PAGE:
If the boot fits, wear it, so the saying goes. In this case, where sport and experiential marketing are concerned that could be amended to, “if the cap, helmet, glove, training shoe, gum-shield, shin-pad fits”… the list goes on. What’s certain is that sport and experiential marketing continue to be inextricably linked as the marketers who control sports, rights owners and brands seek to leverage their investment in the most emotional of past-times. The battleground for the ultimate fan engagement is at an all-time high across the board, with rapid advancements in technology serving to amplify any face-to-face brand experience that is created and activated in and around the sporting arena.
At the back end of 2016, in the fast-moving (no pun intended) world of Formula 1, the balance of power and control shifted from Bernie Ecclestone to the American giant Liberty Media. New chief executive Carey Chase boldly asserted that he would “work to enhance the racing experience and add new dimensions to the sport”. He went on to state that “”we want these events to be big, broad. I’ve talked about 21 Super Bowls. We want them to have that type of feel which probably means to a city like New York or Miami that people would come for the week. The sport would be at the centre of it, but there would be a lot of stuff going on for everybody throughout that time frame.” This approach creates considerable new opportunities for brands from a fan engagement perspective. The season has now started with the traditional curtain raiser in Melbourne already run and a familiar looking driver one-two on the podium albeit with a refreshing Ferrari victory! So what’s new asks the onlookers? It’s very early days, but we have a feeling that Formula 1 will very soon become the embodiment of a true global brand experience, not just for the Formula 1 brand itself, but for those brands who invest considerably to be associated with it. The notion that the race itself on the Sunday afternoon will be part of much wider fan experience over a longer period of time is an interesting prospect. Overlaying the huge amplification offered through digital and social media will lead to interaction, dialogue and immersive engagement with fans being more far reaching and much richer than it has ever been before in this particular sport.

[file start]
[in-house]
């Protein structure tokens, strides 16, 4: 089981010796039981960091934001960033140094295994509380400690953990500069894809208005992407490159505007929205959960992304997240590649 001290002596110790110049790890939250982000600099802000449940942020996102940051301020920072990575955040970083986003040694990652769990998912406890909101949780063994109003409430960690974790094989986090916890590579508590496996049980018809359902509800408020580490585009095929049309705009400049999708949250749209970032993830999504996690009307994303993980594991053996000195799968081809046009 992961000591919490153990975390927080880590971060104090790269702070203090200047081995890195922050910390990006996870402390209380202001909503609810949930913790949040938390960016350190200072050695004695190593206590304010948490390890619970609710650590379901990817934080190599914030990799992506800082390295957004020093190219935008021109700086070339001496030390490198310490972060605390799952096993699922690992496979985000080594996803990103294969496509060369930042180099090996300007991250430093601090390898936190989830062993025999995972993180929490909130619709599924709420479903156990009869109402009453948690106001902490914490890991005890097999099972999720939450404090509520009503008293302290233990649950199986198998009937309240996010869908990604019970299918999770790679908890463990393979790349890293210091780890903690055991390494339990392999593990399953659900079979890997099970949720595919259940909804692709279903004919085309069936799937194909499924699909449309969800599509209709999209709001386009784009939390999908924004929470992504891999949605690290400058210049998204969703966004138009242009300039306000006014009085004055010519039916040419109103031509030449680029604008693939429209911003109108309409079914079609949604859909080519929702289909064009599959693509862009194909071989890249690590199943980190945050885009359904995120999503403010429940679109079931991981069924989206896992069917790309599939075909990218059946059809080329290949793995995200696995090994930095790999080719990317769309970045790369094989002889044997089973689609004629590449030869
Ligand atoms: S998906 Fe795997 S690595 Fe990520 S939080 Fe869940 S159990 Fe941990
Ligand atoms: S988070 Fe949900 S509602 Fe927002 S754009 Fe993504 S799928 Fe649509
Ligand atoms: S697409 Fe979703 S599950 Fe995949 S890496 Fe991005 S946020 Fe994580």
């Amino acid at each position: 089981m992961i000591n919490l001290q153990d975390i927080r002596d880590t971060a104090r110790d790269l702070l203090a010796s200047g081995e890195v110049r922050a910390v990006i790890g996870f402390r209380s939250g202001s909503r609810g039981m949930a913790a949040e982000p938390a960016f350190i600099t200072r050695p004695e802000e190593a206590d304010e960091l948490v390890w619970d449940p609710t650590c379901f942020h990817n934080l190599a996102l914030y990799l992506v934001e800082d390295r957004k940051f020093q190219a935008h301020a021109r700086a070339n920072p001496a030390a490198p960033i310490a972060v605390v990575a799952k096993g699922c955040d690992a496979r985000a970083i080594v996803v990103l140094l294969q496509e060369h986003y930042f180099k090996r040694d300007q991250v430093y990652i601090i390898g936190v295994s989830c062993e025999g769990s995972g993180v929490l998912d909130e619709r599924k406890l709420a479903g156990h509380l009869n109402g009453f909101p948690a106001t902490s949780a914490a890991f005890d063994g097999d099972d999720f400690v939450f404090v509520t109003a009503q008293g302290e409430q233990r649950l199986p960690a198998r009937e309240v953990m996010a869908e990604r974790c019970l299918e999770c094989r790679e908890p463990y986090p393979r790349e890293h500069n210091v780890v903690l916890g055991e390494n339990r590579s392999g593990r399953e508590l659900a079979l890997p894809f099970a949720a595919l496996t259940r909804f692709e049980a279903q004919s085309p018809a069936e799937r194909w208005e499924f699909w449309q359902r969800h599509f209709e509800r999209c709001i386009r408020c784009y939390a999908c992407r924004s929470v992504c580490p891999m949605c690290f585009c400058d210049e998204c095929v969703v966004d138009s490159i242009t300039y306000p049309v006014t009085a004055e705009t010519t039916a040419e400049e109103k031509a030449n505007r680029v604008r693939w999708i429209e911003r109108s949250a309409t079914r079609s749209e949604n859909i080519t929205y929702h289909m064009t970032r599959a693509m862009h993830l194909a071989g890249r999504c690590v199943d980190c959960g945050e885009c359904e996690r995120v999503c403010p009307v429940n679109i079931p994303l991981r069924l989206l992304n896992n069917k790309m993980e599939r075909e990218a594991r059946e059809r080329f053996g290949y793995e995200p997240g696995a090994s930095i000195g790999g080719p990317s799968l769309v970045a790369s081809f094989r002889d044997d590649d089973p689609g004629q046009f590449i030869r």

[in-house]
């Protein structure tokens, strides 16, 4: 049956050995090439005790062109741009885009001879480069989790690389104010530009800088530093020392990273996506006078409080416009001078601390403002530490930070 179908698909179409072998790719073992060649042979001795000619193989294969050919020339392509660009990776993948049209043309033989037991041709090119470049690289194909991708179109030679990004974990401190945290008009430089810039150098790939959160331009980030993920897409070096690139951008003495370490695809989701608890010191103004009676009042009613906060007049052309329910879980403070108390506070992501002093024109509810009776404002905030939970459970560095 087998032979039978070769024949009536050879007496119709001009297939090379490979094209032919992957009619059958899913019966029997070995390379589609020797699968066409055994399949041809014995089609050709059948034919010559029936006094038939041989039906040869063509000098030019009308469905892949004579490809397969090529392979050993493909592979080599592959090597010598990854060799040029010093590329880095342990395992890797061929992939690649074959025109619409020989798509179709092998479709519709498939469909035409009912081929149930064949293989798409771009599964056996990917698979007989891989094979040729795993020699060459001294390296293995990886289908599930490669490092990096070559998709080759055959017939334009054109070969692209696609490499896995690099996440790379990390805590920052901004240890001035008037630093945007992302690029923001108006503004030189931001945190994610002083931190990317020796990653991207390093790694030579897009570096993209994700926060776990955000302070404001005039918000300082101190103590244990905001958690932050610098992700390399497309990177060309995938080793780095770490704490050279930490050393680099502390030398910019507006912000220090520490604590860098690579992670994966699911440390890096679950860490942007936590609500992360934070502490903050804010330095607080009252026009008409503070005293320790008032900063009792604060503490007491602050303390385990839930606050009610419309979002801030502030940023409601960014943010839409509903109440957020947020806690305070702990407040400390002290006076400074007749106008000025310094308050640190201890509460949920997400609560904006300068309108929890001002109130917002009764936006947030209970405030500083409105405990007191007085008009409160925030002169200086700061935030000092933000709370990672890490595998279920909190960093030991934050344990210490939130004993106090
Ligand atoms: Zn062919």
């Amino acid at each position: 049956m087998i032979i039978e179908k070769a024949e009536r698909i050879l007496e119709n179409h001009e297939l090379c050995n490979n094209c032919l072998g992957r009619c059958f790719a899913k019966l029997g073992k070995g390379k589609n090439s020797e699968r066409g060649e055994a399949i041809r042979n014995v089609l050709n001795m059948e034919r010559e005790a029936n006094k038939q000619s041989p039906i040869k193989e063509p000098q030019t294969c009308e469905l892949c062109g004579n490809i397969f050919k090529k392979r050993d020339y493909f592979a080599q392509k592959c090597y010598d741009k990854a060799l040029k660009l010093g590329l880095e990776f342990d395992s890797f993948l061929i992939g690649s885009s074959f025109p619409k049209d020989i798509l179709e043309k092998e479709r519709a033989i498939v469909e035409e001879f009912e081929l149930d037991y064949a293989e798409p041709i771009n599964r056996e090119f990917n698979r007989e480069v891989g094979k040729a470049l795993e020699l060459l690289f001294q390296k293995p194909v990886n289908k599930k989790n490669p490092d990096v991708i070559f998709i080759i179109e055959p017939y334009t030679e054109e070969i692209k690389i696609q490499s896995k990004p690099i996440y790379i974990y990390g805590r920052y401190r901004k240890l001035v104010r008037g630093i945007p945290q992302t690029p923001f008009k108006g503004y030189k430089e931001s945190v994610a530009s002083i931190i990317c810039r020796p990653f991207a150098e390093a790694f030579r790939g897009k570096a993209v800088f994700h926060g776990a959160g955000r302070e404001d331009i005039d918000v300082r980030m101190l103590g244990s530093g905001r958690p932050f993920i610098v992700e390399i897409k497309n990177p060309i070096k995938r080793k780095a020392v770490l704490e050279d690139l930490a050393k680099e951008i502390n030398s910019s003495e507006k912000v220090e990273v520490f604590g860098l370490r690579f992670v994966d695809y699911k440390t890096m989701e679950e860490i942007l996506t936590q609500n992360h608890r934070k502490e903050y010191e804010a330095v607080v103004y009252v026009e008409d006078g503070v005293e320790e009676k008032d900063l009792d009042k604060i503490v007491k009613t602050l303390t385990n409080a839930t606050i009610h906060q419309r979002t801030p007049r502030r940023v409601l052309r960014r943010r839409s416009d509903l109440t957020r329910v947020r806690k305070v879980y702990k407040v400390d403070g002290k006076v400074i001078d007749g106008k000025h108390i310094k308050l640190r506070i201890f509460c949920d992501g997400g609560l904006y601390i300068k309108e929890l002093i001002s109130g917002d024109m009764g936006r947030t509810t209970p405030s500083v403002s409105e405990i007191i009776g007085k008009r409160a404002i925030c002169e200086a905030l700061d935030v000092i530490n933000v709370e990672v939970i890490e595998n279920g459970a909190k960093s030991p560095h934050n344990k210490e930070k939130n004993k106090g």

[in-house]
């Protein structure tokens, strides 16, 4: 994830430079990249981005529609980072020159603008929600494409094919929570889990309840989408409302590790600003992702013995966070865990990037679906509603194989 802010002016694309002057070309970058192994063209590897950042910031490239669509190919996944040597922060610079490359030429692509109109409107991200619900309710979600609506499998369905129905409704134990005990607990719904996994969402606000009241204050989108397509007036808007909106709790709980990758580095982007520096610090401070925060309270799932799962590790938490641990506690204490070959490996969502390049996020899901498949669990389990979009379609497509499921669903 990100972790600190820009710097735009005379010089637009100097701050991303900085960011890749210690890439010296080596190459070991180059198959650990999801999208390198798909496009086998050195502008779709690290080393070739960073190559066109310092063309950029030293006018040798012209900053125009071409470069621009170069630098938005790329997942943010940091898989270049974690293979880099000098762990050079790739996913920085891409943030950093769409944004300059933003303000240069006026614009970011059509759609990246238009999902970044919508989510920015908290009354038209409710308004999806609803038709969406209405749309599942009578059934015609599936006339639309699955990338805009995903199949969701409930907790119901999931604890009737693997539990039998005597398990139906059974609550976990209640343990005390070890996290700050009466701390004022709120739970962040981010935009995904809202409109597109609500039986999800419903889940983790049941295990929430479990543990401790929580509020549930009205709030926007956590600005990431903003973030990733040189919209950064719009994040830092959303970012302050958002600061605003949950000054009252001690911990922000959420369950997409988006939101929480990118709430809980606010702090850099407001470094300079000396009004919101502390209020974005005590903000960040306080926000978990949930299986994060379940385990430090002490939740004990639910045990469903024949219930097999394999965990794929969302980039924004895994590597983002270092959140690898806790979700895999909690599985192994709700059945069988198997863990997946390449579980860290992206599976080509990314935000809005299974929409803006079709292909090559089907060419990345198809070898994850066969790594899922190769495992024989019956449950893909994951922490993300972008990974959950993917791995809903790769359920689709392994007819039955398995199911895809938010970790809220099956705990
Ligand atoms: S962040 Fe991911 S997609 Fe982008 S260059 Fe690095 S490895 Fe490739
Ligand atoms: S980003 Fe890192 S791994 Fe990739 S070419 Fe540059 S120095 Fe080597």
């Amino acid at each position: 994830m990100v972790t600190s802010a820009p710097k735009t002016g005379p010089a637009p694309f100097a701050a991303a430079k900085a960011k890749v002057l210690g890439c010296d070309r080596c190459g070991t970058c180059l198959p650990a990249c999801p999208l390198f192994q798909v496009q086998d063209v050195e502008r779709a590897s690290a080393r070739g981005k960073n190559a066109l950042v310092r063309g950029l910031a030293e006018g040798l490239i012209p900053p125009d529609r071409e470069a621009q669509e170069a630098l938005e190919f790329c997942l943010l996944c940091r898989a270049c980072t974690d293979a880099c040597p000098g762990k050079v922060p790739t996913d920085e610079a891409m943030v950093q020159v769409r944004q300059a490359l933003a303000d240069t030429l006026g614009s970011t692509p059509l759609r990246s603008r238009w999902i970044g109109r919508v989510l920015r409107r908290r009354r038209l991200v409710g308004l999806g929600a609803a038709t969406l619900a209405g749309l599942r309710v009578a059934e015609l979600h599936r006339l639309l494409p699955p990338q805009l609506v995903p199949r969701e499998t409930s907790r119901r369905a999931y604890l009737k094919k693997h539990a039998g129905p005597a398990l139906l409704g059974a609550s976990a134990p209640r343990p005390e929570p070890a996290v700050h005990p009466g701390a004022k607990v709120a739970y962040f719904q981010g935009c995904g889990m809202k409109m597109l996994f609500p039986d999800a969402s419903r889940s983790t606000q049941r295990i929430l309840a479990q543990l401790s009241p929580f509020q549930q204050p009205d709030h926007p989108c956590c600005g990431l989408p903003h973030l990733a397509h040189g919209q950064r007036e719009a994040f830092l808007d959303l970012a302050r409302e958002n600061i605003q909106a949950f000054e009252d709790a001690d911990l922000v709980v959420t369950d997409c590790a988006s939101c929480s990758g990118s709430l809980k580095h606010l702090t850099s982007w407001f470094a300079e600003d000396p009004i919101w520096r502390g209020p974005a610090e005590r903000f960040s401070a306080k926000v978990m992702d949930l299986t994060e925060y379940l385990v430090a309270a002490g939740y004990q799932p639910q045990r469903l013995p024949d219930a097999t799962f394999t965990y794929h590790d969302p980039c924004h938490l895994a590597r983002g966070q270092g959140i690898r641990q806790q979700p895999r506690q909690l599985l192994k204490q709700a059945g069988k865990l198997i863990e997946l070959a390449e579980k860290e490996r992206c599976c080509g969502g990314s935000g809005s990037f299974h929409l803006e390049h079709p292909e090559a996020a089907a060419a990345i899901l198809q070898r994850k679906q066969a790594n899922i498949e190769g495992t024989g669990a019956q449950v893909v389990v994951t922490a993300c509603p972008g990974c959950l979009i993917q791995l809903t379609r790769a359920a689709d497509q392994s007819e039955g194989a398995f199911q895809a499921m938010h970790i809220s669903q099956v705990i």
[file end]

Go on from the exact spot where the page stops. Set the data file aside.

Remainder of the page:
Add to both these examples the Tough Mudder series – once created to give hardcore running and adrenalin enthusiasts a new and different outlet it now bills itself as “the World’s Toughest Mudder – the most extreme, insane, imposing, pulse-pounding, heart-stopping 24-hour obstacle course challenge on the planet”. This statement in itself is exhausting to read but points to the single-minded vision that Tough Mudder now have. Perhaps not a traditional sport when compared to cricket, football or motor-racing, however having secured a new television deal to a worldwide audience, the exposure of this sport will now be on a whole new scale. Could this lead to growth that will rival the likes of the UFC over the coming years? Sports fans clearly have a thirst for the innovative, the bold and the daring. Our challenge from an experiential marketing industry perspective is finding brands who are visionary and brave enough to identify and associate themselves with these events, and then create the right experiences to bring this association to life in a manner that shifts perceptions and changes behaviour.
We talk in our industry about engaging the senses through experiential marketing. Authors of the Experience Economy, Pine and Gilmore point to the ‘realms of experience’ and what this means for consumers. Sport by its very nature can be emotional, invoking excitement, escapism, and immersion with high levels of engagement. Experiential marketing goes hand in hand alongside sport for these very reasons. Brands however, must create and activate in a credible and meaningful way, demonstrating empathy with fans. A brand stamp in the form of a crudely applied logo in the hope of some visibility will clearly never create stand out and resonate with sports fans. Experiential marketers therefore have the opportunity to create solutions for fans by brands that leverage and augment the fan experience.
At Purity we have been fortunate to work on a cross section of sporting events from the past two summer Olympics in London and Rio, the Rugby World Cup, the Oxford-Cambridge Boat Race, and a multitude of football, cricket, golf and horse racing events. We are increasingly asked by clients how we can create experiential solutions that actively engage fans with their brand, before, during and after the sporting event.
This Spring and Summer sees us continue our involvement in creating and delivering work in the sporting world including the Grand National next month in Aintree, the Champions League Final in Cardiff, golf through the European PGA, and cricket throughout the England One Day International series. Finally, we’ll also be working across Europe at a number of the Formula One races. As a company we are watching very closely how the Formula 1 fan experience will evolve over this time and what this offers for our clients.